DVD Movie Guide @ dvdmg.com Kids & Family at Amazon.com.
Review Archive:  # | A-C | D-F | G-I | J-L | M-O | P-R | S-U | V-Z | Viewer Ratings | Main

Rob Minkoff
Michael J. Fox, Geena Davis, Hugh Laurie, Jonathan Lipnicki, Nathan Lane, Chazz Palminteri, Steve Zahn
M. Night Shyamalan, based on the book by E.B. White

The Little Family Just Got Bigger
Box Office:
Budget $103 million.
Opening weekend $15.018 million on 2878 screens.
Domestic gross $140.015 million.
Rated PG for brief language.

Academy Awards:
Nominated for Best Visual Effects.

Aspect Ratio: 1.85:1
English DTS-HD MA 5.1
French Dolby Digital 5.1
Spanish Dolby Digital 5.1
Portuguese Dolby Digital 5.1
Japanese Dolby Digital 5.1
Danish Dolby Digital 5.1
Dutch/Netherlands Dolby Digital 5.1
Dutch/Flemish Dolby Digital 5.1
Finnish Dolby Digital 5.1
Norwegian Dolby Digital 5.1
Swedish Dolby Digital 5.1
Thai Dolby Digital 5.1
Chinese Traditional
Supplements Subtitles:

Runtime: 85 min.
Price: $14.99
Release Date: 6/28/2011

• Audio Commentary with Director Rob Minkoff and Animation Supervisor Henry Anderson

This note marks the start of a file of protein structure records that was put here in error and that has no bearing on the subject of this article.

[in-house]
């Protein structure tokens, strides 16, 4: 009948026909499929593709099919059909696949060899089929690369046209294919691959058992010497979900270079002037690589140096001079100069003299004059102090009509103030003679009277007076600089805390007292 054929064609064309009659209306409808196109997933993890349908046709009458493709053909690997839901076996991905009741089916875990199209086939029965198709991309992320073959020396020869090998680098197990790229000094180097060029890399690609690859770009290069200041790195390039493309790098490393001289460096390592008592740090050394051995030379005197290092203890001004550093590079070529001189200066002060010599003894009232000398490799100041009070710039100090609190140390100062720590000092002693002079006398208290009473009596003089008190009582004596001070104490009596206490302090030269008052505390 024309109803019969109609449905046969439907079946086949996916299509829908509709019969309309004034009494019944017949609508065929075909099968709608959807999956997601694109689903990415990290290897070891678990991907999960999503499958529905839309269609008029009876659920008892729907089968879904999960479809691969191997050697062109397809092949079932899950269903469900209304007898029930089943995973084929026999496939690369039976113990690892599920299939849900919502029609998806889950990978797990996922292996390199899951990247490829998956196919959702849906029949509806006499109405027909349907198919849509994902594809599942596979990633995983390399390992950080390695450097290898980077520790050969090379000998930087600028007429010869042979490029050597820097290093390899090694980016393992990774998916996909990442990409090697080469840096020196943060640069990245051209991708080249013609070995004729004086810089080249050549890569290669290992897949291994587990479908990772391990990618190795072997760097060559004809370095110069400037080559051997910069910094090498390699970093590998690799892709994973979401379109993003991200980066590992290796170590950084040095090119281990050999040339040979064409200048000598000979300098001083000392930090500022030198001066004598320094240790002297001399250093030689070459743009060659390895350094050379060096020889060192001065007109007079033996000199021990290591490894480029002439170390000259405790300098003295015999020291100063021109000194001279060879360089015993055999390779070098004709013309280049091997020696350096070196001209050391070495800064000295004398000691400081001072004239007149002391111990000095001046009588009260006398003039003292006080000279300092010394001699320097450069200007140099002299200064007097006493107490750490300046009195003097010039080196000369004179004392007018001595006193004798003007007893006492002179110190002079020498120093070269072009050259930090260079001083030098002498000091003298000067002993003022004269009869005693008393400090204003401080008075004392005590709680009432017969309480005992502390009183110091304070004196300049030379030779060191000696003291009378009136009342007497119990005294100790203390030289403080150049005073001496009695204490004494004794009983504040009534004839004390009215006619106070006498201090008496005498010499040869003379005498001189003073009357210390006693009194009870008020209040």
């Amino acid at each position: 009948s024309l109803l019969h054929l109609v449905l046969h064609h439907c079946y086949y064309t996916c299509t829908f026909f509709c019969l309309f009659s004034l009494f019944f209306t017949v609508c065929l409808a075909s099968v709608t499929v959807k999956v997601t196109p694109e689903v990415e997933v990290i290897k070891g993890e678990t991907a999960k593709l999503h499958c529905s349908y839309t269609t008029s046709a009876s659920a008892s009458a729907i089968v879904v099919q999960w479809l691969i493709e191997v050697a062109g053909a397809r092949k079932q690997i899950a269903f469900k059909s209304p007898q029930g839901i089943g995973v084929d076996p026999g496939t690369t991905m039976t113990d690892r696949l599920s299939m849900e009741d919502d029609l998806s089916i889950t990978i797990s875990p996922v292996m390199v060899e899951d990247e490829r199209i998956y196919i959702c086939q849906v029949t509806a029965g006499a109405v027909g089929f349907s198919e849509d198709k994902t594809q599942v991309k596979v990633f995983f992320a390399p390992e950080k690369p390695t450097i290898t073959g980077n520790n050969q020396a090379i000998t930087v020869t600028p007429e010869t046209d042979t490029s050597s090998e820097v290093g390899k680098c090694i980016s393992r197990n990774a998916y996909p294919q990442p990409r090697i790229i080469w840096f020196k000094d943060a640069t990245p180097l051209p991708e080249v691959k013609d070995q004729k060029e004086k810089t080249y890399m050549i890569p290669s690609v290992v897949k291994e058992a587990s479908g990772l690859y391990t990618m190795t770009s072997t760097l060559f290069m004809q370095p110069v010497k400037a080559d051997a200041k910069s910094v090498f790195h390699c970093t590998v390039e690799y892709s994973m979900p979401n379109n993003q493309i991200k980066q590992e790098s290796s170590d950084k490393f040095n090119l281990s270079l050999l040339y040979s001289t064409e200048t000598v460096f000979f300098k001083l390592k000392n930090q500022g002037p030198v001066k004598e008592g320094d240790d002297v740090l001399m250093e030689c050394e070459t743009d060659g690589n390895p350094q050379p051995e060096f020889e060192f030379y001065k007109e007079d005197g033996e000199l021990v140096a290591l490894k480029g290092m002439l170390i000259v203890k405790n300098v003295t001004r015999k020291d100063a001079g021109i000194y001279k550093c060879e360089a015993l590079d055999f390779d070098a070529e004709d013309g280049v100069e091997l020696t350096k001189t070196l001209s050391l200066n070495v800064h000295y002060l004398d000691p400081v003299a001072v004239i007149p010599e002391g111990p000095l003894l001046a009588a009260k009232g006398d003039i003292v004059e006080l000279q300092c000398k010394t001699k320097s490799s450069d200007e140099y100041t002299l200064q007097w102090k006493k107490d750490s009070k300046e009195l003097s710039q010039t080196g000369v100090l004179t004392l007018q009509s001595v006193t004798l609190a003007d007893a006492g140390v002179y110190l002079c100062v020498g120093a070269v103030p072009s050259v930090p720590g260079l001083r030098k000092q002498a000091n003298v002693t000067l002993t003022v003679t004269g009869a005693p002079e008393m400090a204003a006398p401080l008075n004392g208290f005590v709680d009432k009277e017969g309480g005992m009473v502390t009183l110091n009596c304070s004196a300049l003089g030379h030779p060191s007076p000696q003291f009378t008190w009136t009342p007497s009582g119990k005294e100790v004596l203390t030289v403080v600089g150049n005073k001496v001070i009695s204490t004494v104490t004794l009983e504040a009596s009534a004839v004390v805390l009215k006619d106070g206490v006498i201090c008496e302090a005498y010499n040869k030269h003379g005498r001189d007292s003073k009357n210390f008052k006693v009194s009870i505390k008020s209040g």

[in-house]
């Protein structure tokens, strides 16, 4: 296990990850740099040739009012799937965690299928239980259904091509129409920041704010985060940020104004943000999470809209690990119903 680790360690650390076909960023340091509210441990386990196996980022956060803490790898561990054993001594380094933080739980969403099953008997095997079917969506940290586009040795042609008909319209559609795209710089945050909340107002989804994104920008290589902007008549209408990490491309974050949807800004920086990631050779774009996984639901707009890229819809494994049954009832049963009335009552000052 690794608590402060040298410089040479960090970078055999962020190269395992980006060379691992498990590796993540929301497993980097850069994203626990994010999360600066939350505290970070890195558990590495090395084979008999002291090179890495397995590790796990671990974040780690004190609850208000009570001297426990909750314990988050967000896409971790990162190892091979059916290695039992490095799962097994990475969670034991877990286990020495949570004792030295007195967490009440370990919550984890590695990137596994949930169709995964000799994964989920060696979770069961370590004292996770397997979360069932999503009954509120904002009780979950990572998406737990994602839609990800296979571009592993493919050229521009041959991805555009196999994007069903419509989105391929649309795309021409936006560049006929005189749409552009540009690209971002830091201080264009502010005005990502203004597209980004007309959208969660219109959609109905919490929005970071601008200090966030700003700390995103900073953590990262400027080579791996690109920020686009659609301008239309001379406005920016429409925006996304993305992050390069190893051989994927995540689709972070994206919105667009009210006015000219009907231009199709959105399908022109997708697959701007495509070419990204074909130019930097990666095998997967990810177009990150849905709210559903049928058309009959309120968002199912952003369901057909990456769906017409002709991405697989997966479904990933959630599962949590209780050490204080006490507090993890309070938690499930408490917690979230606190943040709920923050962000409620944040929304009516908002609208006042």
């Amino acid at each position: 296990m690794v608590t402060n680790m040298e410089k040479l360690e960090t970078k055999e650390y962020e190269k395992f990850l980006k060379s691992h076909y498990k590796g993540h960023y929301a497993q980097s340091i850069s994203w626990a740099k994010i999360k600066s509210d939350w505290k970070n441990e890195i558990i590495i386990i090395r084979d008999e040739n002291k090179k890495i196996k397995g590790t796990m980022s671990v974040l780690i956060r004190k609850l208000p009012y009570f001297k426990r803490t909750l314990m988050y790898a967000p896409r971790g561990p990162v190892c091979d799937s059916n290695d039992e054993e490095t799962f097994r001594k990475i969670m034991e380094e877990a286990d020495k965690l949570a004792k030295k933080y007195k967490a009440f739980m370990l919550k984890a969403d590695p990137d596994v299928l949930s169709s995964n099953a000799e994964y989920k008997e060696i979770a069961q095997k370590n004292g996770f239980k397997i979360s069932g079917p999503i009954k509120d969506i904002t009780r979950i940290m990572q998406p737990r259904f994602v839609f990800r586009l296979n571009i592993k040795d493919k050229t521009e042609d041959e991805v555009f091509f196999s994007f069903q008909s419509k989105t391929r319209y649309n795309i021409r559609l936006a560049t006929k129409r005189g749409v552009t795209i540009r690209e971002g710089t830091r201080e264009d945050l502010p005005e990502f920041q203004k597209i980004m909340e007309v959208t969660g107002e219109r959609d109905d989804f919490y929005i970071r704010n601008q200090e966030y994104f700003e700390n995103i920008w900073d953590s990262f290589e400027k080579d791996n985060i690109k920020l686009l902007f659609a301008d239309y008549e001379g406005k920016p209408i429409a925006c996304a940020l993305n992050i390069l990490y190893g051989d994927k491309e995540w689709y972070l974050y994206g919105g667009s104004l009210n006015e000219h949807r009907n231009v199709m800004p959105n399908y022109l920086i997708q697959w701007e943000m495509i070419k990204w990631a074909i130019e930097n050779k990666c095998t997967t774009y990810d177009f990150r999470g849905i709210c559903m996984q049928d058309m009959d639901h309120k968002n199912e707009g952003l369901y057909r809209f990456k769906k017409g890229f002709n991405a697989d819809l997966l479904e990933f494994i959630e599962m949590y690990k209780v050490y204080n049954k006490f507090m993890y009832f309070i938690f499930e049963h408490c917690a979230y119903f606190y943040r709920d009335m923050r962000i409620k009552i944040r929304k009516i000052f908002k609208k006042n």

• Audio Commentary with Senior Visual Effects Supervisor John Dykstra and Visual Effects Supervisor Jerome Chen
• Deleted Scenes with Optional Commentary
• “The Big Bad Boat” Game
• Bloopers & Gag Reel
• Visual Effects Gag Reel
• Making it Big: HBO Special
• Visual Effects Featurettes
• Read-Along with Stuart!
• Artists' Screen Tests


Panasonic TC-P60VT60 60-Inch 1080p 600Hz 3D Smart Plasma HDTV; Sony STR-DG1200 7.1 Channel Receiver; Panasonic DMP-BD60K Blu-Ray Player using HDMI outputs; Michael Green Revolution Cinema 6i Speakers (all five); Kenwood 1050SW 150-watt Subwoofer.


Stuart Little [Blu-Ray] (1999)

Reviewed by Colin Jacobson (April 6, 2015):

Stuart Little emerged as one of the surprise success stories of 1999 and it actually makes for a "kids movie" that also seems tolerable and even fairly fun for adults as well. Not for a second does it approach the likes of the better Disney films, which are equally entertaining and stimulating for a variety of age groups. However, compared with other "family fare" from the same period like Baby Geniuses and Muppets From Space, Stuart stands above the competition.